'No surprise' at reports of Brexit food shortages and hard border

Clay Curtis
August 19, 2019

"Yellowhammer is a worst-case scenario - [very] significant steps have been taken in the last three weeks to accelerate Brexit planning", Gove wrote on Twitter, seemingly contradicting the counterclaims made by other British officials.

Downing Street has reacted with fury to the leak of an official document predicting that a no-deal Brexit would lead to food, medicine and petrol shortages, with No 10 sources blaming the disclosure on a hostile former minister intent on ruining Boris Johnson's trip to see European Union leaders this week.

"Compiled this month by the Cabinet Office under the codename Operation Yellowhammer, the dossier offers a rare glimpse into the covert planning being carried out by the government to avert a catastrophic collapse in the nation's infrastructure", the Times reported.

The Sunday Times did not explain how it got the documents.

"It seems to me is what we've seen is a hard-headed assessment of reality, that sets out in really stark terms what a calamitous outcome of no-deal Brexit would mean for the United Kingdom", lawmaker Nick Thomas-Symonds told Sky News television. A government source blamed the leak on an unnamed former minister who wanted to influence negotiations with the EU.

UK's Boris Johnson will visit European capitals this week on his first overseas trip as prime minister, as his government said Sunday it had ordered the scrapping of the decades-old law enforcing its EU membership.

He added that the backstop - agreed in Theresa May's withdrawal agreement with the hope of maintaining a seamless border on the island of Ireland - was an "insurance policy" created to protect the peace process.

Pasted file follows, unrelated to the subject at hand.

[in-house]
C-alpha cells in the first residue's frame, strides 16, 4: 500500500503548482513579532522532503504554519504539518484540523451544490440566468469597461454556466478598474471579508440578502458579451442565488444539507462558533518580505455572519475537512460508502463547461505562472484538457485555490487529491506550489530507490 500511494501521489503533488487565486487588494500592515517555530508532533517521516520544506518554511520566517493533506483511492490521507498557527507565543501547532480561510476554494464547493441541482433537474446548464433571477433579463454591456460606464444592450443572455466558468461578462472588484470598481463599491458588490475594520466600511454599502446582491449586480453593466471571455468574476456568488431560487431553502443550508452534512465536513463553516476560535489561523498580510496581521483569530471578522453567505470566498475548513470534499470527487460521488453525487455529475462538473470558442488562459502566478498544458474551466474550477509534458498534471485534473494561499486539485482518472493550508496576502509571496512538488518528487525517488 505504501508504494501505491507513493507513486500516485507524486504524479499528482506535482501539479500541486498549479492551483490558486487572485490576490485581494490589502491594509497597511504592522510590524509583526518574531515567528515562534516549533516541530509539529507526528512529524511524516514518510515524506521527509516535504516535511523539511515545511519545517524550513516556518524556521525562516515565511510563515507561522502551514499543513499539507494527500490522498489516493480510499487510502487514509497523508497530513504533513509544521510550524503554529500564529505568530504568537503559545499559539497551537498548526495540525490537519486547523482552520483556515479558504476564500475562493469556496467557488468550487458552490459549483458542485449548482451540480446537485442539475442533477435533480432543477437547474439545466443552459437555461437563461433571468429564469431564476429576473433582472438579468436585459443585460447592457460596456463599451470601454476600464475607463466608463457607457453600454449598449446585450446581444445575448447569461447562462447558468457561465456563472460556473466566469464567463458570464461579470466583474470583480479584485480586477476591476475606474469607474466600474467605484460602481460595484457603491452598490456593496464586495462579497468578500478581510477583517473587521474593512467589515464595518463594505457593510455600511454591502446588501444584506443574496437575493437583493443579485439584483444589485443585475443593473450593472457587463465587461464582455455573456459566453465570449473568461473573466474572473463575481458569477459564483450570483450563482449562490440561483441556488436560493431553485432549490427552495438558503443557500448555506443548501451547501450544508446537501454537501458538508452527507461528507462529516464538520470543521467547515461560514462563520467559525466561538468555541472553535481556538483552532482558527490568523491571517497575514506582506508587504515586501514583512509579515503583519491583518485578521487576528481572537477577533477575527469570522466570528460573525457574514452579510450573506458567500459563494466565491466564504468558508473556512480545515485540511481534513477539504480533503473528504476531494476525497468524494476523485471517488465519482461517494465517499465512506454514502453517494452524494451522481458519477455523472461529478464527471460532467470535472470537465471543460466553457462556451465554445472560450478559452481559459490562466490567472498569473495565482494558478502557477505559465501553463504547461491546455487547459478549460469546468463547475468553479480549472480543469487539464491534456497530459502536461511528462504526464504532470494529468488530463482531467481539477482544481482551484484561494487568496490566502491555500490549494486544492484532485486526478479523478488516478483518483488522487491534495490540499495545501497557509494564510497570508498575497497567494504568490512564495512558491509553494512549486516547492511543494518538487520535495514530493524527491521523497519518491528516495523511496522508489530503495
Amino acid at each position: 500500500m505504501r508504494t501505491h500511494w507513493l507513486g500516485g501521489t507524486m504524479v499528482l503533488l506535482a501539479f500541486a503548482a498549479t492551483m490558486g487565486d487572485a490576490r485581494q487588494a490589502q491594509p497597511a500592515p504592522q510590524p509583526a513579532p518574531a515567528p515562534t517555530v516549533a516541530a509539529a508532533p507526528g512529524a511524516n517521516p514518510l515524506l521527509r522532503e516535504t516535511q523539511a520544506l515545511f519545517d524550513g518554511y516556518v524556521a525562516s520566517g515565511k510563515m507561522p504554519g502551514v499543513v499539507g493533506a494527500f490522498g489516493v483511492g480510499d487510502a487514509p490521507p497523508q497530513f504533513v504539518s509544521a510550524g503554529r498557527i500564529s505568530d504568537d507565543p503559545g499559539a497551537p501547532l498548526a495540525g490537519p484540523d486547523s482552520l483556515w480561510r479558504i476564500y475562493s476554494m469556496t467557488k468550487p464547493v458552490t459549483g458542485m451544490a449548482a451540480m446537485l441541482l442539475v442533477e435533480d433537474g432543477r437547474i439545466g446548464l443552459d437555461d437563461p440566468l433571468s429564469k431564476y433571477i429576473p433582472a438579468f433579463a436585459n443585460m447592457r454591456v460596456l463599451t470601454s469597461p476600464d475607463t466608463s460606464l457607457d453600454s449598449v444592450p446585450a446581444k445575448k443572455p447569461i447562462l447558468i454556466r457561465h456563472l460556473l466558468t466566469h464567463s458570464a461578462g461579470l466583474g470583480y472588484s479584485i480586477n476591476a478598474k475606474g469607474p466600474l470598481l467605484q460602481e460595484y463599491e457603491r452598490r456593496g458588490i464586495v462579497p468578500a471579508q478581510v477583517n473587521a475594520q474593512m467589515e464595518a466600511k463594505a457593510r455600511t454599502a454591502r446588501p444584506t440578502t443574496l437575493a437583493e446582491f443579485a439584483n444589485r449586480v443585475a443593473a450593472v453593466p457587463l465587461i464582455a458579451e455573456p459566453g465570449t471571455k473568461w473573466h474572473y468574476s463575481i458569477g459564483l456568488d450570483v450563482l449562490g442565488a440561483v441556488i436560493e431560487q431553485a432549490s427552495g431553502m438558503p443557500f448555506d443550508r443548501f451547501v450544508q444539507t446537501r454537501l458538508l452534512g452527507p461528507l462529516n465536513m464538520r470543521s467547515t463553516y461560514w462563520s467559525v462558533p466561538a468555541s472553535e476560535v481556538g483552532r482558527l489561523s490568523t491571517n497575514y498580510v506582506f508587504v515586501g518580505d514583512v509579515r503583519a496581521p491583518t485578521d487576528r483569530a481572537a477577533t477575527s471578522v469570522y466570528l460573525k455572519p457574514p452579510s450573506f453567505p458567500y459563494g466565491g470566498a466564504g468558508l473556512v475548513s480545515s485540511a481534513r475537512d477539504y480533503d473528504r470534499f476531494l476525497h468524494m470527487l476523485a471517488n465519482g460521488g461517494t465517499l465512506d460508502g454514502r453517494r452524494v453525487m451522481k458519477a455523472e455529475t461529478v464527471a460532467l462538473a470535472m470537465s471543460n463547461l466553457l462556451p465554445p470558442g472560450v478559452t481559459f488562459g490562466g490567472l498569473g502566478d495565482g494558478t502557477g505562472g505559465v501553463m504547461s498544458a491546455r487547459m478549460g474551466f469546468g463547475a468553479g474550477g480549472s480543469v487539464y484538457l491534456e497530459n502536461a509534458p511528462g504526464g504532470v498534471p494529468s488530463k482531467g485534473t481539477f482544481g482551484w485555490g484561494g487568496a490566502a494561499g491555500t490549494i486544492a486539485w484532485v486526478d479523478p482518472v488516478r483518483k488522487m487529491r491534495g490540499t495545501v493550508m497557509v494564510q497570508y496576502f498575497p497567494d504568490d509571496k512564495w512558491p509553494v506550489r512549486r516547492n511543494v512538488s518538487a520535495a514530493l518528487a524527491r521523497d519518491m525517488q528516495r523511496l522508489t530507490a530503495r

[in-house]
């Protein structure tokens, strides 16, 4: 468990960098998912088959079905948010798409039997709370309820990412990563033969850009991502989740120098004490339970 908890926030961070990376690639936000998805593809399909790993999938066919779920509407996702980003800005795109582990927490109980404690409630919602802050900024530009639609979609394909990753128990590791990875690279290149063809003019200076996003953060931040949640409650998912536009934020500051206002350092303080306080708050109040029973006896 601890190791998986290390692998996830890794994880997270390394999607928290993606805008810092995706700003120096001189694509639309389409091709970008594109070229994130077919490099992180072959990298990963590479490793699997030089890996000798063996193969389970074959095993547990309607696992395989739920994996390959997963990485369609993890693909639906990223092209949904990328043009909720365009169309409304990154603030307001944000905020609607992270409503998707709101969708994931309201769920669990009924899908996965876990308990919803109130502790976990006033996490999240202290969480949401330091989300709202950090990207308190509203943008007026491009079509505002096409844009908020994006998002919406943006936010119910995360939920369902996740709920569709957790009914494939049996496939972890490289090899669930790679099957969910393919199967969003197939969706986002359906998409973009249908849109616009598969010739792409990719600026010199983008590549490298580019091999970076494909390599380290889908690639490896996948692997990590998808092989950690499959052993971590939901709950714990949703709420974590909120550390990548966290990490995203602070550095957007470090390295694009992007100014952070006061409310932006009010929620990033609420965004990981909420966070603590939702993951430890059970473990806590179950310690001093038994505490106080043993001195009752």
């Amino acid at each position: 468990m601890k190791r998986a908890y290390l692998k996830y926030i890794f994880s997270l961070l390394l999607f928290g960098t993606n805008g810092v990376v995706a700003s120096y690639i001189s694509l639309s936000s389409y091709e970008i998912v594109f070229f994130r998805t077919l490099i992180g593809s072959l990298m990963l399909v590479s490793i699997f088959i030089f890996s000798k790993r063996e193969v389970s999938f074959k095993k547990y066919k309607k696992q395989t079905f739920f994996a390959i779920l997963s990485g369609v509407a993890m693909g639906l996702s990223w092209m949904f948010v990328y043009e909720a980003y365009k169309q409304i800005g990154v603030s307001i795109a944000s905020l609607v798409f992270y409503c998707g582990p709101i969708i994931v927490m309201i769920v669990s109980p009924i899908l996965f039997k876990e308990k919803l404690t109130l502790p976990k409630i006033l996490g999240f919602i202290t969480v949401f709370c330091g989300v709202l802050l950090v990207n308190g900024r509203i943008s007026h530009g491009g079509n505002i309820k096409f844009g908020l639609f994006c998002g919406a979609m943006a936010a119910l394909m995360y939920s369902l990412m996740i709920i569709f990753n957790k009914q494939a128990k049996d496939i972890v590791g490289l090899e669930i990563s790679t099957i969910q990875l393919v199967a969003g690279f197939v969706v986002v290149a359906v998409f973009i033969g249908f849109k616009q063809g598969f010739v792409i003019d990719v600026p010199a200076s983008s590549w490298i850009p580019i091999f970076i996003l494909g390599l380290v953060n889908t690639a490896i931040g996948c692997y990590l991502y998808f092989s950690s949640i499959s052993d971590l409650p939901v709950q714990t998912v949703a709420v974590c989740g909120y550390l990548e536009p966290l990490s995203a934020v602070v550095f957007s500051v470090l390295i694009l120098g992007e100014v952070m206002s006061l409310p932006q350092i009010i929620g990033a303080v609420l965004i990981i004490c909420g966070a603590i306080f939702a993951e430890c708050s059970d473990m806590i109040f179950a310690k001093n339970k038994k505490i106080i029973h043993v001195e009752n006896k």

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"We have dealt with all issues relating to the flow of goods, foodstuffs, waste, medicines and the flow of people and vehicles across the frontier", Chief Minister Fabian Picardo said in a Gibraltar government statement.

"This week, Mr Johnson will travel to Germany and France to insist to Emmanuel Macron, the French president, and Angela Merkel, the German chancellor, that Parliament can not stop Brexit", the newspaper said.

"This is a clear signal to the people of this country that there is no turning back - we are leaving the European Union as promised on October 31, whatever the circumstances".

The prime minister is coming under pressure from politicians across the political spectrum to prevent a disorderly departure, with opposition leader Jeremy Corbyn vowing to bring down Johnson's government in early September to delay Brexit.

Opponents of no deal say it would be a disaster for what was once one of the West's most stable democracies.

Young activists from Our Future, Our Choice held a protest outside the Scottish Conservative's headquarters in Edinburgh to warn that a no-deal Brexit threatens the future of the Union.

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